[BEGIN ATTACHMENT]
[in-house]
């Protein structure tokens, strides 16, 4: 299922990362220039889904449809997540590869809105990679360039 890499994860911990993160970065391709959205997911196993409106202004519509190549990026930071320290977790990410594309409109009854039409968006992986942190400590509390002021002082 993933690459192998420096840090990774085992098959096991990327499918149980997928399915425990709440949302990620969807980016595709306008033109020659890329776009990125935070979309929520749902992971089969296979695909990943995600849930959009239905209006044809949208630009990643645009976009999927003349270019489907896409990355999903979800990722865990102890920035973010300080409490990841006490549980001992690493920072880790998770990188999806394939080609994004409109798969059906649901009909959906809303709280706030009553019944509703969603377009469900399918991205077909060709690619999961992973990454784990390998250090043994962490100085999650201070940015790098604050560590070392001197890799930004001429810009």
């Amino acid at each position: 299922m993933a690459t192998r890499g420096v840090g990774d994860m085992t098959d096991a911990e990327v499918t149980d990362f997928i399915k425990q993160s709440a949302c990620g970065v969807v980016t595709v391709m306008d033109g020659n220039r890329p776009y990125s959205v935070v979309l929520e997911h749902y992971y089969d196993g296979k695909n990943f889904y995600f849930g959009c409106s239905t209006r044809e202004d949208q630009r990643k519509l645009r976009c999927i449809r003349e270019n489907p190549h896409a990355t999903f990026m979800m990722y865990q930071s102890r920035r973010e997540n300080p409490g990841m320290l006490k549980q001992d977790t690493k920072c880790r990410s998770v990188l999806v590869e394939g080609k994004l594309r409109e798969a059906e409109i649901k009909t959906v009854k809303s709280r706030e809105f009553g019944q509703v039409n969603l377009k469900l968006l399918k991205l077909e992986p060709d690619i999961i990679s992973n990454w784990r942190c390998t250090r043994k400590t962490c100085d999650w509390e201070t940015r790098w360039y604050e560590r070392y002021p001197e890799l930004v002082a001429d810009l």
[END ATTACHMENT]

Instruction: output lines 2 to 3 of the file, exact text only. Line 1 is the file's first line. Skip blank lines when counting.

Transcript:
């Protein structure tokens, strides 16, 4: 299922990362220039889904449809997540590869809105990679360039 890499994860911990993160970065391709959205997911196993409106202004519509190549990026930071320290977790990410594309409109009854039409968006992986942190400590509390002021002082 993933690459192998420096840090990774085992098959096991990327499918149980997928399915425990709440949302990620969807980016595709306008033109020659890329776009990125935070979309929520749902992971089969296979695909990943995600849930959009239905209006044809949208630009990643645009976009999927003349270019489907896409990355999903979800990722865990102890920035973010300080409490990841006490549980001992690493920072880790998770990188999806394939080609994004409109798969059906649901009909959906809303709280706030009553019944509703969603377009469900399918991205077909060709690619999961992973990454784990390998250090043994962490100085999650201070940015790098604050560590070392001197890799930004001429810009």
């Amino acid at each position: 299922m993933a690459t192998r890499g420096v840090g990774d994860m085992t098959d096991a911990e990327v499918t149980d990362f997928i399915k425990q993160s709440a949302c990620g970065v969807v980016t595709v391709m306008d033109g020659n220039r890329p776009y990125s959205v935070v979309l929520e997911h749902y992971y089969d196993g296979k695909n990943f889904y995600f849930g959009c409106s239905t209006r044809e202004d949208q630009r990643k519509l645009r976009c999927i449809r003349e270019n489907p190549h896409a990355t999903f990026m979800m990722y865990q930071s102890r920035r973010e997540n300080p409490g990841m320290l006490k549980q001992d977790t690493k920072c880790r990410s998770v990188l999806v590869e394939g080609k994004l594309r409109e798969a059906e409109i649901k009909t959906v009854k809303s709280r706030e809105f009553g019944q509703v039409n969603l377009k469900l968006l399918k991205l077909e992986p060709d690619i999961i990679s992973n990454w784990r942190c390998t250090r043994k400590t962490c100085d999650w509390e201070t940015r790098w360039y604050e560590r070392y002021p001197e890799l930004v002082a001429d810009l």